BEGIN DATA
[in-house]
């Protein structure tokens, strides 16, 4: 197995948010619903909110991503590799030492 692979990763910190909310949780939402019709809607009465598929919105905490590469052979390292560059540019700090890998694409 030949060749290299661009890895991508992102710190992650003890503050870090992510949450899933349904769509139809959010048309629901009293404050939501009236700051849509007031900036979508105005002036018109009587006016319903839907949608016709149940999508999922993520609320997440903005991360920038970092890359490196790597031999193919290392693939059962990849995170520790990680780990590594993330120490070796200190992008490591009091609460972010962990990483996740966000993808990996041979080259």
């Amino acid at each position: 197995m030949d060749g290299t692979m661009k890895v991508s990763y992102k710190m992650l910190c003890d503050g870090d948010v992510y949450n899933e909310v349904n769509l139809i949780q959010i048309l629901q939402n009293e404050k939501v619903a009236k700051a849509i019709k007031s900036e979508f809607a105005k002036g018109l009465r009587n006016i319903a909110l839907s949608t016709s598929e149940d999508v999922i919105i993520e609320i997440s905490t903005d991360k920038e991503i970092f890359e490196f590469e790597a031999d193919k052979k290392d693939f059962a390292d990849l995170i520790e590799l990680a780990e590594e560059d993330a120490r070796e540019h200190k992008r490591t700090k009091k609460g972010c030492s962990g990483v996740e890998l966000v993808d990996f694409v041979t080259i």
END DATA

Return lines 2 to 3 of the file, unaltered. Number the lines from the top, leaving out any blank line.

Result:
């Protein structure tokens, strides 16, 4: 197995948010619903909110991503590799030492 692979990763910190909310949780939402019709809607009465598929919105905490590469052979390292560059540019700090890998694409 030949060749290299661009890895991508992102710190992650003890503050870090992510949450899933349904769509139809959010048309629901009293404050939501009236700051849509007031900036979508105005002036018109009587006016319903839907949608016709149940999508999922993520609320997440903005991360920038970092890359490196790597031999193919290392693939059962990849995170520790990680780990590594993330120490070796200190992008490591009091609460972010962990990483996740966000993808990996041979080259």
């Amino acid at each position: 197995m030949d060749g290299t692979m661009k890895v991508s990763y992102k710190m992650l910190c003890d503050g870090d948010v992510y949450n899933e909310v349904n769509l139809i949780q959010i048309l629901q939402n009293e404050k939501v619903a009236k700051a849509i019709k007031s900036e979508f809607a105005k002036g018109l009465r009587n006016i319903a909110l839907s949608t016709s598929e149940d999508v999922i919105i993520e609320i997440s905490t903005d991360k920038e991503i970092f890359e490196f590469e790597a031999d193919k052979k290392d693939f059962a390292d990849l995170i520790e590799l990680a780990e590594e560059d993330a120490r070796e540019h200190k992008r490591t700090k009091k609460g972010c030492s962990g990483v996740e890998l966000v993808d990996f694409v041979t080259i």